Deborah Hansen, the chef-owner-sommelier of Taberna de Haro in Brookline, has seen her share of wine trends in the last 20 years. Some Spanish wine regions, for example, promote “big, oaky, too-ripe” reds that aim to please the masses. “I’m always searching for wines that think outside that sad box,” she shares. So imagine her delight when she discovered the pours of Alfredo Maestro, a next-generation winemaker, based in Ribera del Duero, who crafts organic wines from forgotten plots of old vines.
Family winegrowers in Bordeaux are faced with a dilemma that sommelier Michael Madrigale is eager to address. “When people think of expensive red wine, they think of Bordeaux,” he says of the iconic wine region in southwest France. “Everyone has the image that roads are paved in gold, but for every Pétrus and Haut-Brion, there are a thousand small producers.”Bordeaux, he observes, has succeeded in marketing itself as home to the finest wine in the world.
When pouring wine for a guest, Larry Rubin takes a conversational approach. “I know why I like a wine,” says the wine steward at Pagu. “But I like to ask, ‘What do you think?’”That affability is being put to good use. On Thursday nights, at chef-owner Tracy Chang’s sleek Central Square restaurant, Rubin showcases wine from Spain. The distinctive selection of pours, which changes from week to week, is designed to appeal to all kinds of enthusiasts.
Muck Rack makes it simple to find people, tweets, or articles that mention any name, keyword, company, hashtag etc. We've compiled this guide to help you make the most of your search.
Selecting a term
Start searching tweets, articles from media outlets, articles mentioned in tweets, journalists'
names, titles and bios with some suggested searches:
Companies or Topics (e.g. iPhone, Microsoft)
Phrases (e.g. "cloud computing") — use quotes to keep the terms together
Twitter handles (e.g. @username) — returns those who have mentioned or replied to
Names (e.g. "David Pogue")
Hashtags (e.g. #sxsw, #london2012)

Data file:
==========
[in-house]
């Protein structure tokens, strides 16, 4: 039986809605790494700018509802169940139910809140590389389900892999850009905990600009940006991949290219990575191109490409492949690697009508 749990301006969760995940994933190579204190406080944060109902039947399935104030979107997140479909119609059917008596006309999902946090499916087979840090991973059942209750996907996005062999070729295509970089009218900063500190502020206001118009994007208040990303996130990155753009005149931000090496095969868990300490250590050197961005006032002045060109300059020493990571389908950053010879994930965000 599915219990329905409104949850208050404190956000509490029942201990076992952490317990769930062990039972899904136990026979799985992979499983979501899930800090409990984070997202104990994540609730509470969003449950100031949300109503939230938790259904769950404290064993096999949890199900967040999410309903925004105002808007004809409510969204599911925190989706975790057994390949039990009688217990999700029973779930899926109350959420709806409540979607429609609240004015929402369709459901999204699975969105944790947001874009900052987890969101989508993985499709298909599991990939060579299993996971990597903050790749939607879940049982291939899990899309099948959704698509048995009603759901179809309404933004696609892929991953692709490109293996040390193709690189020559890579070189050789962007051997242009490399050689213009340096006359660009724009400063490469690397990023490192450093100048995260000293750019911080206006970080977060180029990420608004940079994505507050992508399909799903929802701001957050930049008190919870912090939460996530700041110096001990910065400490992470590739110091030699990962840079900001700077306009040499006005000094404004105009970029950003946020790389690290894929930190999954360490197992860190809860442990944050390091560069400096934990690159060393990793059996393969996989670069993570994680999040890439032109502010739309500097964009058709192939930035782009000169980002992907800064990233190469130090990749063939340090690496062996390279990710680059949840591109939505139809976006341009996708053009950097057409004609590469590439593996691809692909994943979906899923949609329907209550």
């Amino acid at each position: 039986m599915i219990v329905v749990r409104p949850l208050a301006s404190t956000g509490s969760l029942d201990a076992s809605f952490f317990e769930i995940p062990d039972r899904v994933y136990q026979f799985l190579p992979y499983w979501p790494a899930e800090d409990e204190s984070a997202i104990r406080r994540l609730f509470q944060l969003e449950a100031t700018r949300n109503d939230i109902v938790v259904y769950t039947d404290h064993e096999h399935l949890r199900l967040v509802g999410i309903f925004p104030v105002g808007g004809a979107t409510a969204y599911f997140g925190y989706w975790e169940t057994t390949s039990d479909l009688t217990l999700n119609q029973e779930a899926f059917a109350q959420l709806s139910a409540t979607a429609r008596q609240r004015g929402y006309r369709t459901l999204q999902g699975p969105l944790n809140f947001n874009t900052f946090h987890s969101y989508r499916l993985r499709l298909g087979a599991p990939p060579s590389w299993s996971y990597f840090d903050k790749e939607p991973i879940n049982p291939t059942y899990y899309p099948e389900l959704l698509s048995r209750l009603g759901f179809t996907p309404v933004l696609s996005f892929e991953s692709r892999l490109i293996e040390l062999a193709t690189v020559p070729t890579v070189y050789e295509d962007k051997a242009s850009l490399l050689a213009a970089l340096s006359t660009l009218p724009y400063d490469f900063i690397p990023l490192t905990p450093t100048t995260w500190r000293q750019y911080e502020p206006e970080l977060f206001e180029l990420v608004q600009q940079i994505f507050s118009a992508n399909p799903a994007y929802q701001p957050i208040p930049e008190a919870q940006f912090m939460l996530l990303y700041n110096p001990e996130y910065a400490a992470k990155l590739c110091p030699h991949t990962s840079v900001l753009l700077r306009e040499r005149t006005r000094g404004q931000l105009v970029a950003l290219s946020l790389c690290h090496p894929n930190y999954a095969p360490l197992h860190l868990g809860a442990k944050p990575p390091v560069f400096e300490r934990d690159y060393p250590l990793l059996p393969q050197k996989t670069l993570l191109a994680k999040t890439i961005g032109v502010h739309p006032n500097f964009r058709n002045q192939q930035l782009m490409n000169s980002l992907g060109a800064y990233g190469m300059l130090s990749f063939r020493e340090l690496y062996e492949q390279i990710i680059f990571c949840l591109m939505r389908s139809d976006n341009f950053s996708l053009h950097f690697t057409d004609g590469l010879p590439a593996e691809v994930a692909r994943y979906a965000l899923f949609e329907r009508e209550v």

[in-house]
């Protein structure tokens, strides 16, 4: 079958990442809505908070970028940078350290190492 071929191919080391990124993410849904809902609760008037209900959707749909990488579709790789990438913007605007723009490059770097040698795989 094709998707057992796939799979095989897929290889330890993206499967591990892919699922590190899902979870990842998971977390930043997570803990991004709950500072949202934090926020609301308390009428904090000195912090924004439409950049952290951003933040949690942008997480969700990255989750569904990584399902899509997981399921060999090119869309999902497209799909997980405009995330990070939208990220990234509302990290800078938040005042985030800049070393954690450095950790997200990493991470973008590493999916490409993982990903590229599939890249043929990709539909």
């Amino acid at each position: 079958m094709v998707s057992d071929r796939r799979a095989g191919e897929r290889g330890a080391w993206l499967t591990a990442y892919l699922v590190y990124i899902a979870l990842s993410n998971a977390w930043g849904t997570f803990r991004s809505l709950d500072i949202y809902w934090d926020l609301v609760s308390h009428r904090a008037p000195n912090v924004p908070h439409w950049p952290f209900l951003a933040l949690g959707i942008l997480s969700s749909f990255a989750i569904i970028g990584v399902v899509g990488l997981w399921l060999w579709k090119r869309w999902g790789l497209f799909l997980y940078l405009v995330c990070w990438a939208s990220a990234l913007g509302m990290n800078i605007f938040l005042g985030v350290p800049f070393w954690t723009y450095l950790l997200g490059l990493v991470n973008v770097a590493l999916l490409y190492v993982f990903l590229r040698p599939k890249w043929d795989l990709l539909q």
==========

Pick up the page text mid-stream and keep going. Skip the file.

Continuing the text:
Bio details (e.g. vegan, Olympics, father)
Muck Rack's Advanced Search allows for many boolean operators.
Find results that mention multiple specified terms, use AND or
+. For example, ensure each result contains both Elon Musk and Mark Zuckerberg by
searching Musk AND Zuckerberg or Musk + Zuckerberg.
Use the operators OR or , to broaden your search when you'd like either of
multiple terms to appear in results. (This is the default behavior of our search when no operators
are used). For example, results will contain either cake or cookie by searching cake OR cookie or cake,cookie
Use NOT or - to subtract results from your search. For
example, searching Disney will yield results about the Walt Disney Company as well as Walt Disney
World Resort. To exclude mentions of Disney World, search for Disney -World or Disney
When using one of these operators with a phrase, enclose it in quotation marks. For example, you can
find results about smartphones excluding Apple's iPhone 4S by searching smartphone -"iPhone
Exact case matching or punctuation
If you're searching for a brand name or keyword that relies on specific punctuation marks or capitalization, you can
find results that match your exact query by adding matchcase: before the keyword you're searching for, like matchcase:E*TRADE .
Use parentheses to separate multiple
boolean phrases. For example, to find journalists talking about having fun in Disney World or
Disneyland, search for ("disney world" OR disneyland) AND fun.
An asterisk can be used to search for any variation of a root word truncated by the asterisk. For example, searching for admin* will return results for administrator, administration, administer, administered, etc.
A near operator is an AND operator where you can control the distance between the words. You can vary the distance the near operation uses by adding a forward slash and number (between 0-99) such as strawberries NEAR/10 "whipped cream", which means the strawberries must exist within 10 words of "whipped cream".